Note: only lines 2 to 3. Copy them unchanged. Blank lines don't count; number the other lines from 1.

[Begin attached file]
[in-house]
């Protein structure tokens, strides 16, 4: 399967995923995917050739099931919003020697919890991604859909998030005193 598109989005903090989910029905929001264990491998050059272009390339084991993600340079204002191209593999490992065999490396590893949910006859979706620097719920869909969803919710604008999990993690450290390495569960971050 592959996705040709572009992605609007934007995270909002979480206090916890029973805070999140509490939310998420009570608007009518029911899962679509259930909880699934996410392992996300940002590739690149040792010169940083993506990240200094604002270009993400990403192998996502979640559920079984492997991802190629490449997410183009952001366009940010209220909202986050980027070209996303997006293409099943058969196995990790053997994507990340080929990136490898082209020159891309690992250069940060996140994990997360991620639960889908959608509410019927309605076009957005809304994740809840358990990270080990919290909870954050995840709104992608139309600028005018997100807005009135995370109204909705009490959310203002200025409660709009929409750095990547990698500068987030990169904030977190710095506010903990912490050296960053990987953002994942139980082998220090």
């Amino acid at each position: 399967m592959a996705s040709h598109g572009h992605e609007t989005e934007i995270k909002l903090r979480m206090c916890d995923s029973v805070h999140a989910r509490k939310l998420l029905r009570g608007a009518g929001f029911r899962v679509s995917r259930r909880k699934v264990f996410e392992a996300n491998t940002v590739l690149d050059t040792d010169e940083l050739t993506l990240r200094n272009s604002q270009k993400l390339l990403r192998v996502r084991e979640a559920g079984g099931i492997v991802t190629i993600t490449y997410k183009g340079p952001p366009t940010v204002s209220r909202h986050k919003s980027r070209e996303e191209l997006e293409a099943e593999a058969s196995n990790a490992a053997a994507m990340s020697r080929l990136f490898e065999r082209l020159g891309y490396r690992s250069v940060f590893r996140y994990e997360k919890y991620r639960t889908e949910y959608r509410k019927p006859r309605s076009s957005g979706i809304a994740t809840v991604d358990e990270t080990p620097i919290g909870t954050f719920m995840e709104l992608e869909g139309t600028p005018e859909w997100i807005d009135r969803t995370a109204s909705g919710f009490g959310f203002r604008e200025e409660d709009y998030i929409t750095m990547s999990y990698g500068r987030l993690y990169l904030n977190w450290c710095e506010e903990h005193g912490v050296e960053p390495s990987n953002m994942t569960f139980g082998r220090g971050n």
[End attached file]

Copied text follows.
């Protein structure tokens, strides 16, 4: 399967995923995917050739099931919003020697919890991604859909998030005193 598109989005903090989910029905929001264990491998050059272009390339084991993600340079204002191209593999490992065999490396590893949910006859979706620097719920869909969803919710604008999990993690450290390495569960971050 592959996705040709572009992605609007934007995270909002979480206090916890029973805070999140509490939310998420009570608007009518029911899962679509259930909880699934996410392992996300940002590739690149040792010169940083993506990240200094604002270009993400990403192998996502979640559920079984492997991802190629490449997410183009952001366009940010209220909202986050980027070209996303997006293409099943058969196995990790053997994507990340080929990136490898082209020159891309690992250069940060996140994990997360991620639960889908959608509410019927309605076009957005809304994740809840358990990270080990919290909870954050995840709104992608139309600028005018997100807005009135995370109204909705009490959310203002200025409660709009929409750095990547990698500068987030990169904030977190710095506010903990912490050296960053990987953002994942139980082998220090």
């Amino acid at each position: 399967m592959a996705s040709h598109g572009h992605e609007t989005e934007i995270k909002l903090r979480m206090c916890d995923s029973v805070h999140a989910r509490k939310l998420l029905r009570g608007a009518g929001f029911r899962v679509s995917r259930r909880k699934v264990f996410e392992a996300n491998t940002v590739l690149d050059t040792d010169e940083l050739t993506l990240r200094n272009s604002q270009k993400l390339l990403r192998v996502r084991e979640a559920g079984g099931i492997v991802t190629i993600t490449y997410k183009g340079p952001p366009t940010v204002s209220r909202h986050k919003s980027r070209e996303e191209l997006e293409a099943e593999a058969s196995n990790a490992a053997a994507m990340s020697r080929l990136f490898e065999r082209l020159g891309y490396r690992s250069v940060f590893r996140y994990e997360k919890y991620r639960t889908e949910y959608r509410k019927p006859r309605s076009s957005g979706i809304a994740t809840v991604d358990e990270t080990p620097i919290g909870t954050f719920m995840e709104l992608e869909g139309t600028p005018e859909w997100i807005d009135r969803t995370a109204s909705g919710f009490g959310f203002r604008e200025e409660d709009y998030i929409t750095m990547s999990y990698g500068r987030l993690y990169l904030n977190w450290c710095e506010e903990h005193g912490v050296e960053p390495s990987n953002m994942t569960f139980g082998r220090g971050n």